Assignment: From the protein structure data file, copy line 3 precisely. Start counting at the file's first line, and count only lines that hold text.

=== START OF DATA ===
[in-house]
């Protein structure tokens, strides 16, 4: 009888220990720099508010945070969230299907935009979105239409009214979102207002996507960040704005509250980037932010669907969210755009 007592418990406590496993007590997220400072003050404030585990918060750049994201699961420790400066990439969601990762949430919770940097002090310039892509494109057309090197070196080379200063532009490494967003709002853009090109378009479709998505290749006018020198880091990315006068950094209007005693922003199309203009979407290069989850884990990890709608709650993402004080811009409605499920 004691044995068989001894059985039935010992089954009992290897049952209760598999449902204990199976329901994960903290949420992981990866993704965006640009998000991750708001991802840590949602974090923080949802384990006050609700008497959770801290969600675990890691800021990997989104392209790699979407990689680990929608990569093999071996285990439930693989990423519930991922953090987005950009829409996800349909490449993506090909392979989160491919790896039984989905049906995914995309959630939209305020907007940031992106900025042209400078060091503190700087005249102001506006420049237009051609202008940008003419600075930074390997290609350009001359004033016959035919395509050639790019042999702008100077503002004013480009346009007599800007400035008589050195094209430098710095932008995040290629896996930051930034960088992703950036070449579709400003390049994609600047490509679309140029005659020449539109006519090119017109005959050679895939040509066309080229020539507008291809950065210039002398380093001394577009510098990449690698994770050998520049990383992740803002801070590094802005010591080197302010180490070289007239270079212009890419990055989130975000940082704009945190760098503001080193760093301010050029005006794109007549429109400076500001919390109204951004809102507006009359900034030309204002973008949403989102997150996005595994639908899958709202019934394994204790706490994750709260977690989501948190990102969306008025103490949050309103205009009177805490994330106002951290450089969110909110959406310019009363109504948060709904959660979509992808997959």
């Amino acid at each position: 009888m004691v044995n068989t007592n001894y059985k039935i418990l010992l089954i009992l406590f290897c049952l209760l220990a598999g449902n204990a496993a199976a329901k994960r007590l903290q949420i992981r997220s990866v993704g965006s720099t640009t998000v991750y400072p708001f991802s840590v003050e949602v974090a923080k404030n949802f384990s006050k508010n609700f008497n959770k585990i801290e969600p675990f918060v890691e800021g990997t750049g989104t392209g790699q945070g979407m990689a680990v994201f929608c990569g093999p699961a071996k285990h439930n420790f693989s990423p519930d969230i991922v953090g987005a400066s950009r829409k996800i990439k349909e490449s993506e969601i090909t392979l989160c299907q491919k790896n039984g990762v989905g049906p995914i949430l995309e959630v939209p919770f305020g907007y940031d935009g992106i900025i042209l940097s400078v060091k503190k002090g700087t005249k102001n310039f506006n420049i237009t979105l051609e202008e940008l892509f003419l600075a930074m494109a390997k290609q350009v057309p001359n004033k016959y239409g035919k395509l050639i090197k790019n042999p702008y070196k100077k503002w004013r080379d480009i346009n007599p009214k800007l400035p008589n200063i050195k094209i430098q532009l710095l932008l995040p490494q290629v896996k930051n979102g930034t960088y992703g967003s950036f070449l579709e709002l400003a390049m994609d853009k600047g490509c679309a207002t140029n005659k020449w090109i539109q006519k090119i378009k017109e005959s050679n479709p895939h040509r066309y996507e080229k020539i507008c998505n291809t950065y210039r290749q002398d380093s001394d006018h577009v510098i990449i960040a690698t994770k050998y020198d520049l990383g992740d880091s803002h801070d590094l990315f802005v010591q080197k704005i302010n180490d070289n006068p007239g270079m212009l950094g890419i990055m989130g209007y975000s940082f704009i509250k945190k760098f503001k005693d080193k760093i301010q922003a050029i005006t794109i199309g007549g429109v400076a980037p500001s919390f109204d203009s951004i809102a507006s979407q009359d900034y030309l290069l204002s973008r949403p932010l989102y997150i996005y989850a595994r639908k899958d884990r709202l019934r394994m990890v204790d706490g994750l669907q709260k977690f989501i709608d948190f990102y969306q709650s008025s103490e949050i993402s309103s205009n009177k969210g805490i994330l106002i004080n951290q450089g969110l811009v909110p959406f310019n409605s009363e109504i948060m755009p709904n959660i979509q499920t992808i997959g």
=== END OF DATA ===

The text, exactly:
């Amino acid at each position: 009888m004691v044995n068989t007592n001894y059985k039935i418990l010992l089954i009992l406590f290897c049952l209760l220990a598999g449902n204990a496993a199976a329901k994960r007590l903290q949420i992981r997220s990866v993704g965006s720099t640009t998000v991750y400072p708001f991802s840590v003050e949602v974090a923080k404030n949802f384990s006050k508010n609700f008497n959770k585990i801290e969600p675990f918060v890691e800021g990997t750049g989104t392209g790699q945070g979407m990689a680990v994201f929608c990569g093999p699961a071996k285990h439930n420790f693989s990423p519930d969230i991922v953090g987005a400066s950009r829409k996800i990439k349909e490449s993506e969601i090909t392979l989160c299907q491919k790896n039984g990762v989905g049906p995914i949430l995309e959630v939209p919770f305020g907007y940031d935009g992106i900025i042209l940097s400078v060091k503190k002090g700087t005249k102001n310039f506006n420049i237009t979105l051609e202008e940008l892509f003419l600075a930074m494109a390997k290609q350009v057309p001359n004033k016959y239409g035919k395509l050639i090197k790019n042999p702008y070196k100077k503002w004013r080379d480009i346009n007599p009214k800007l400035p008589n200063i050195k094209i430098q532009l710095l932008l995040p490494q290629v896996k930051n979102g930034t960088y992703g967003s950036f070449l579709e709002l400003a390049m994609d853009k600047g490509c679309a207002t140029n005659k020449w090109i539109q006519k090119i378009k017109e005959s050679n479709p895939h040509r066309y996507e080229k020539i507008c998505n291809t950065y210039r290749q002398d380093s001394d006018h577009v510098i990449i960040a690698t994770k050998y020198d520049l990383g992740d880091s803002h801070d590094l990315f802005v010591q080197k704005i302010n180490d070289n006068p007239g270079m212009l950094g890419i990055m989130g209007y975000s940082f704009i509250k945190k760098f503001k005693d080193k760093i301010q922003a050029i005006t794109i199309g007549g429109v400076a980037p500001s919390f109204d203009s951004i809102a507006s979407q009359d900034y030309l290069l204002s973008r949403p932010l989102y997150i996005y989850a595994r639908k899958d884990r709202l019934r394994m990890v204790d706490g994750l669907q709260k977690f989501i709608d948190f990102y969306q709650s008025s103490e949050i993402s309103s205009n009177k969210g805490i994330l106002i004080n951290q450089g969110l811009v909110p959406f310019n409605s009363e109504i948060m755009p709904n959660i979509q499920t992808i997959g």